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How do you decipher Chevrolet engine codes?

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The first letter of a Chevrolet engine code represents the plant in which it was assembled. The next four digits are the month and day of the assembly date in numeric format. The final letters correspond to a vehicle type. Websites such as Nasty Z28 and Chevelle Stuff offer tables to help car owners look up their suffix codes.

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For example, the code “V0301CMF” indicates that the engine was assembled on March 1 in the Flint, Michigan, plant. If this code is located on a vehicle manufactured in 1975, the CMF suffix corresponds to a four-speed Monte Carlo engine with 155 horsepower. Chevrolet has repeated some of its suffix codes in the past. Car owners who find more than one listing for their code in the suffix database should also look up the years their car was on the market and use these dates to narrow down the correct vehicle.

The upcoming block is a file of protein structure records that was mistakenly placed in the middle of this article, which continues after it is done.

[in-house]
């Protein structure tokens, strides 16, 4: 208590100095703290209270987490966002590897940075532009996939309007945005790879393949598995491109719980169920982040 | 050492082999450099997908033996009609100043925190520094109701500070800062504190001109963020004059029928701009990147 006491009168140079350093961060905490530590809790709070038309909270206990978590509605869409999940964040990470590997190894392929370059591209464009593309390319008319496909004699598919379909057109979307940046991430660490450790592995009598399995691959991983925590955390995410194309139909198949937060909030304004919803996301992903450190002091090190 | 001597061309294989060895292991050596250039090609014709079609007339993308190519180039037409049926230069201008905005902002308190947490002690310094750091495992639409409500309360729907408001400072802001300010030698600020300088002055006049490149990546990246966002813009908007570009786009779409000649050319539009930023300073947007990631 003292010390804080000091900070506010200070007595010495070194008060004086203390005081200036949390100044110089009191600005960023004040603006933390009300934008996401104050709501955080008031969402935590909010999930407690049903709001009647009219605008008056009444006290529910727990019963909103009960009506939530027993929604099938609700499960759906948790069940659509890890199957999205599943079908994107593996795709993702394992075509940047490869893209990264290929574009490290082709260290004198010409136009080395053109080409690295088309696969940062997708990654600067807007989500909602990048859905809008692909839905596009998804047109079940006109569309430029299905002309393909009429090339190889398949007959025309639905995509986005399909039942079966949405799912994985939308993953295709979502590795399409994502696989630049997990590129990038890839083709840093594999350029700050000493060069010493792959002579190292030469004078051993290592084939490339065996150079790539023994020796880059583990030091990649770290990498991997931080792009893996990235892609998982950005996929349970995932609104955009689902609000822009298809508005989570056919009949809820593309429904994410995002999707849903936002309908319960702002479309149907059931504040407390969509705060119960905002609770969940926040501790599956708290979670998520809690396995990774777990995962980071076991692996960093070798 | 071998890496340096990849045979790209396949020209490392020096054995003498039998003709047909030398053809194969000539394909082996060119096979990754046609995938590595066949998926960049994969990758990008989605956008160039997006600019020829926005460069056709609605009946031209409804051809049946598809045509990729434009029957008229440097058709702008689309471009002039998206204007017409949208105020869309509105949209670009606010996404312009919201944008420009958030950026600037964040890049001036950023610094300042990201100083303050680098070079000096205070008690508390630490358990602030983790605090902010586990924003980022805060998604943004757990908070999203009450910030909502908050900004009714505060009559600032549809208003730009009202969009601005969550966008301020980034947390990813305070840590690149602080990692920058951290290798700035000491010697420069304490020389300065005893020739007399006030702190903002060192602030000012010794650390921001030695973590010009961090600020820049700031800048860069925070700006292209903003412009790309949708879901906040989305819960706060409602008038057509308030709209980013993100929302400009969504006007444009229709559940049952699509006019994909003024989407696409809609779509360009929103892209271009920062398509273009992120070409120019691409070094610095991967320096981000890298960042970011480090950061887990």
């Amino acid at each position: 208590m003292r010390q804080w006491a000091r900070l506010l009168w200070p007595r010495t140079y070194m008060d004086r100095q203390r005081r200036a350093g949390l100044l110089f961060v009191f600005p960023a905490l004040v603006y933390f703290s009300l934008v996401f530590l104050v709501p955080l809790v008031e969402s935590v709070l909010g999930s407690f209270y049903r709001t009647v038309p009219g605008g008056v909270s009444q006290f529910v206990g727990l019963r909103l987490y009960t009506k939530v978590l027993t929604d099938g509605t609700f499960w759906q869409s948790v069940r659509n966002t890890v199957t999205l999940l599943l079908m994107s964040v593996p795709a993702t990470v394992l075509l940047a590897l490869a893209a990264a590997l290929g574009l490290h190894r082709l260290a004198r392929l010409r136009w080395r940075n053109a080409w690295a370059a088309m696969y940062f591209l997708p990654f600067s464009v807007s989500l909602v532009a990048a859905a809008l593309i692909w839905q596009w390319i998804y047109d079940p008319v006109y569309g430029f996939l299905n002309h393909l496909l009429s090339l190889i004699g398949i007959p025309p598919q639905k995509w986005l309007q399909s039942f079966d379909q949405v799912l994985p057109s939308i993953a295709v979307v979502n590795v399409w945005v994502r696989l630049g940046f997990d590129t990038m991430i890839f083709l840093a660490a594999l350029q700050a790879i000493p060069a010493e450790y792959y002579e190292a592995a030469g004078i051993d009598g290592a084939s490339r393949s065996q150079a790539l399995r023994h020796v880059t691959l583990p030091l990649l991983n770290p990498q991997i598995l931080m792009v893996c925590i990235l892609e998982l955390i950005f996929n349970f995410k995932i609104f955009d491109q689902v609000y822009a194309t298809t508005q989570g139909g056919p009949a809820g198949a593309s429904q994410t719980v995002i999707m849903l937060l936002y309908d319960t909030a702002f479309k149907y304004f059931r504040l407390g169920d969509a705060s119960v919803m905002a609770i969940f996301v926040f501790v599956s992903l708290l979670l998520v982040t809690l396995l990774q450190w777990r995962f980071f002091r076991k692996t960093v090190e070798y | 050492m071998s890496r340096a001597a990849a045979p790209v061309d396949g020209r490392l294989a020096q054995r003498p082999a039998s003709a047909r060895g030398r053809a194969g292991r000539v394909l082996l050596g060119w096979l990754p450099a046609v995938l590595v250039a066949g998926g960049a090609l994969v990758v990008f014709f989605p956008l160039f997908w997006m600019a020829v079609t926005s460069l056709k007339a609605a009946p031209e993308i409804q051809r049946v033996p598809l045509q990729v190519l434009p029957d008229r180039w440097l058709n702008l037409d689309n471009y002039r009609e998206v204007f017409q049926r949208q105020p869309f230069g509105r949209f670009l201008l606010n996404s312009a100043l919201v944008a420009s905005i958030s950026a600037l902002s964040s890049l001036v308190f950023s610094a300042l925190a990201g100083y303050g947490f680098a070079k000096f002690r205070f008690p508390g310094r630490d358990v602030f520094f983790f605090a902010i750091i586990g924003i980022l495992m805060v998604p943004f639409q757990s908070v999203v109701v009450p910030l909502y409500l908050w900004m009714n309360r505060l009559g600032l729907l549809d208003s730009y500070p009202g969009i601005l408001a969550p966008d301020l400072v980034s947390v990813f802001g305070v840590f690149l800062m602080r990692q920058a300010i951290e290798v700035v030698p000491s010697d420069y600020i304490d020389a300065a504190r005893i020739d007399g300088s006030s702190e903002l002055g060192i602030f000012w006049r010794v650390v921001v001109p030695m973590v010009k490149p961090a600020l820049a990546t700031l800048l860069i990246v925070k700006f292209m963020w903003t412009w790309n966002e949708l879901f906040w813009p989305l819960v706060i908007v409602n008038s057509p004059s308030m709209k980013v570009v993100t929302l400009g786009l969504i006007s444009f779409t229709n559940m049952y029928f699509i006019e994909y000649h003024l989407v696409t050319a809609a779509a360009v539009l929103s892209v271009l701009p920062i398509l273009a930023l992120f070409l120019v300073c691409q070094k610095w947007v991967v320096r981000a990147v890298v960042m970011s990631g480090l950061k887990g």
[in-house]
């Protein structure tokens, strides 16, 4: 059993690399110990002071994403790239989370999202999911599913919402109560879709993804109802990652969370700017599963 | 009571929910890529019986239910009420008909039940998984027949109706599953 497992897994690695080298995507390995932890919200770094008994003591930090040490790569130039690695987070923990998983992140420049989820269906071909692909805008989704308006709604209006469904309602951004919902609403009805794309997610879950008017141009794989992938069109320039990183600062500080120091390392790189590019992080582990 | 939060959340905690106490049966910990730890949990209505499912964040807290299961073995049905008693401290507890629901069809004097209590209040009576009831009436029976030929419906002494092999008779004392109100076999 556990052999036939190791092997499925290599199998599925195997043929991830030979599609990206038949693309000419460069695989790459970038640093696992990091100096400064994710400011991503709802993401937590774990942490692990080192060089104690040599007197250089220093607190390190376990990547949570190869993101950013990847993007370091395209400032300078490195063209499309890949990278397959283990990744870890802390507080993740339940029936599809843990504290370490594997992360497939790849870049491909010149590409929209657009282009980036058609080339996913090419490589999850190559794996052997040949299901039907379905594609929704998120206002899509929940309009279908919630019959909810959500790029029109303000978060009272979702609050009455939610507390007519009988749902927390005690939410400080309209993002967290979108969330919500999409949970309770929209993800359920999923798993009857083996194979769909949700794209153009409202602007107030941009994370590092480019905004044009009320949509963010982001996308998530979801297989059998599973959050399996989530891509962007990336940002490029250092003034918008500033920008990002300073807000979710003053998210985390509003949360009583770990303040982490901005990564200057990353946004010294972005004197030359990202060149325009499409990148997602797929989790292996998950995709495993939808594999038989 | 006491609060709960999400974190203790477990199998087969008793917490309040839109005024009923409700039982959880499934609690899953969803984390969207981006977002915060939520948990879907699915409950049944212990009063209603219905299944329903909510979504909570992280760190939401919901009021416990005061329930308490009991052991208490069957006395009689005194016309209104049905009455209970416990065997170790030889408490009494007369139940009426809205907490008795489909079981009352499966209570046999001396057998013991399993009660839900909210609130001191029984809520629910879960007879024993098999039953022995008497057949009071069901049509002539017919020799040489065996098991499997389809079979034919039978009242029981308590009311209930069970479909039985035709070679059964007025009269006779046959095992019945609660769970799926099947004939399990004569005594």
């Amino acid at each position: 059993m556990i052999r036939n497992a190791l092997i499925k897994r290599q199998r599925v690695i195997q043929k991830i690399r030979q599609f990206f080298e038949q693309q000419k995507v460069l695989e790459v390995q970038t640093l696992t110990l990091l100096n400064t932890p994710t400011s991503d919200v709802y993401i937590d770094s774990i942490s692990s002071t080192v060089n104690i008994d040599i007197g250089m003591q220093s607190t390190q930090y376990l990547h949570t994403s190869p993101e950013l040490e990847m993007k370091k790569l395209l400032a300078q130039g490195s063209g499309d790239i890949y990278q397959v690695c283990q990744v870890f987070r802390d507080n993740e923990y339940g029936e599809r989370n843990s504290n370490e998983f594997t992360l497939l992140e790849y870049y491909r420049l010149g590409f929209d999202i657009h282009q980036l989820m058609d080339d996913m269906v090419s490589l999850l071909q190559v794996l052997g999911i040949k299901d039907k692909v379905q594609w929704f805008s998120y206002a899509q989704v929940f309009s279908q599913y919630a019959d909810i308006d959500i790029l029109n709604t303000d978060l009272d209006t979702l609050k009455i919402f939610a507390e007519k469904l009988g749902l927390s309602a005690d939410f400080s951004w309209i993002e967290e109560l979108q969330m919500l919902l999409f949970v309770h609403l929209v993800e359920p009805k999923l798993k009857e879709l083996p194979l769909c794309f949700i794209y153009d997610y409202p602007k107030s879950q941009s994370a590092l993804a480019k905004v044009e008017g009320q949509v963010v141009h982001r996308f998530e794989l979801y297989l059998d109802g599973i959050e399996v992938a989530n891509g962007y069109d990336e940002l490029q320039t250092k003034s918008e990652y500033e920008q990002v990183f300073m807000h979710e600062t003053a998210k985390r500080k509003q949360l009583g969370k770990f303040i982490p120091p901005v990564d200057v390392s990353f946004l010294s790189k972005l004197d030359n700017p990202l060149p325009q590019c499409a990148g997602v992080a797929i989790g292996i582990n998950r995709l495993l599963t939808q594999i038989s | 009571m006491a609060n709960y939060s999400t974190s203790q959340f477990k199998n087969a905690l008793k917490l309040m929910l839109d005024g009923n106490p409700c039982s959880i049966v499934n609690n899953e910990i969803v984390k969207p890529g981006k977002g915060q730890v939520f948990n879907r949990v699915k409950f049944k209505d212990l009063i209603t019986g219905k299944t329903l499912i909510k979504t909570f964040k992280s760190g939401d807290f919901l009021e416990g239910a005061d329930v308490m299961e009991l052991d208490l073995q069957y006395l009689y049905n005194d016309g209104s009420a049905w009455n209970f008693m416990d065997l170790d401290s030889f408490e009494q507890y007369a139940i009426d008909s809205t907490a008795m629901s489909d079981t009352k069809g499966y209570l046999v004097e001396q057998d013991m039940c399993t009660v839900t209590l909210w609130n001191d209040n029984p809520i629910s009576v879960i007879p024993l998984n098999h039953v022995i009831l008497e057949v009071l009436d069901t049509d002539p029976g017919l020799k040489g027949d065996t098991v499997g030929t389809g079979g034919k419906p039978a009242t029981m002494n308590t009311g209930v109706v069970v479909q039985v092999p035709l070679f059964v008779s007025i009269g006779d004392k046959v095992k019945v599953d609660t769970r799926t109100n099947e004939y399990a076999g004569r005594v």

The location of the code imprint depends on the type of engine. Big-block engine codes are above the timing chain cover or on a machined pad on the passenger side of the engine. Small-block engine codes may be hidden behind the alternator. Six-cylinder engine codes are typically printed on the passenger side of the block under the distributor.

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